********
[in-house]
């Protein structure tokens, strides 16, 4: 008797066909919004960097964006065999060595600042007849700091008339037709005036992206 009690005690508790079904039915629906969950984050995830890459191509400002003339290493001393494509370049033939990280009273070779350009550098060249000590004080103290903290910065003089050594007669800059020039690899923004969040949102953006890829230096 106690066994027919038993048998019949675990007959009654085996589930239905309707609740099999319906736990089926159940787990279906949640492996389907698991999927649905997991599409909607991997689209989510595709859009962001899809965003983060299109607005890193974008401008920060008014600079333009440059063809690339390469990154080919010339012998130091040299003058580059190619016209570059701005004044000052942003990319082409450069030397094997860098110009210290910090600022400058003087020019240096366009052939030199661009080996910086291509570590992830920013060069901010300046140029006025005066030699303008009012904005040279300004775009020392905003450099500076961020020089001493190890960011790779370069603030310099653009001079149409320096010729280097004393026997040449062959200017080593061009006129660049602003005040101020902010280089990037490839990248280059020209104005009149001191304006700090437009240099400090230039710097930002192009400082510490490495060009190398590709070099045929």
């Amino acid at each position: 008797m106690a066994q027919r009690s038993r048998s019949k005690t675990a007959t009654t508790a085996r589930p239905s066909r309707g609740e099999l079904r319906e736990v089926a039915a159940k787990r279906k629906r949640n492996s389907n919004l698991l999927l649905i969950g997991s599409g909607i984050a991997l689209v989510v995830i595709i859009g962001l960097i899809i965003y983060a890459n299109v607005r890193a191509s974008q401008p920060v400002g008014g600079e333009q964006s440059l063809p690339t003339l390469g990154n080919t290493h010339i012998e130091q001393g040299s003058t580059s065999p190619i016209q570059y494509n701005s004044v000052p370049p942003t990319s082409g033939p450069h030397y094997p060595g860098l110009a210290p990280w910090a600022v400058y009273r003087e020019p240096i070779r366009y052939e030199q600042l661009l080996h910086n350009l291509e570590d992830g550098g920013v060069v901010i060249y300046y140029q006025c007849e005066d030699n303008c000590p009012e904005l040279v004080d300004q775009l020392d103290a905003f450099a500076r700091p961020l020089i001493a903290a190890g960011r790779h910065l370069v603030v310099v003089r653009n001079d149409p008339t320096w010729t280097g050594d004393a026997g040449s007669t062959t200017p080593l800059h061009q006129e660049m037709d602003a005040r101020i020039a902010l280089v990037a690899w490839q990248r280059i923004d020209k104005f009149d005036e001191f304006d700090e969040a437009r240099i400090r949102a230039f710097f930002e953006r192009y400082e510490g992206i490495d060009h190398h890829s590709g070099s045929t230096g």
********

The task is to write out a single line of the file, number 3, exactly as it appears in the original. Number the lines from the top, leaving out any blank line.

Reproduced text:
């Amino acid at each position: 008797m106690a066994q027919r009690s038993r048998s019949k005690t675990a007959t009654t508790a085996r589930p239905s066909r309707g609740e099999l079904r319906e736990v089926a039915a159940k787990r279906k629906r949640n492996s389907n919004l698991l999927l649905i969950g997991s599409g909607i984050a991997l689209v989510v995830i595709i859009g962001l960097i899809i965003y983060a890459n299109v607005r890193a191509s974008q401008p920060v400002g008014g600079e333009q964006s440059l063809p690339t003339l390469g990154n080919t290493h010339i012998e130091q001393g040299s003058t580059s065999p190619i016209q570059y494509n701005s004044v000052p370049p942003t990319s082409g033939p450069h030397y094997p060595g860098l110009a210290p990280w910090a600022v400058y009273r003087e020019p240096i070779r366009y052939e030199q600042l661009l080996h910086n350009l291509e570590d992830g550098g920013v060069v901010i060249y300046y140029q006025c007849e005066d030699n303008c000590p009012e904005l040279v004080d300004q775009l020392d103290a905003f450099a500076r700091p961020l020089i001493a903290a190890g960011r790779h910065l370069v603030v310099v003089r653009n001079d149409p008339t320096w010729t280097g050594d004393a026997g040449s007669t062959t200017p080593l800059h061009q006129e660049m037709d602003a005040r101020i020039a902010l280089v990037a690899w490839q990248r280059i923004d020209k104005f009149d005036e001191f304006d700090e969040a437009r240099i400090r949102a230039f710097f930002e953006r192009y400082e510490g992206i490495d060009h190398h890829s590709g070099s045929t230096g």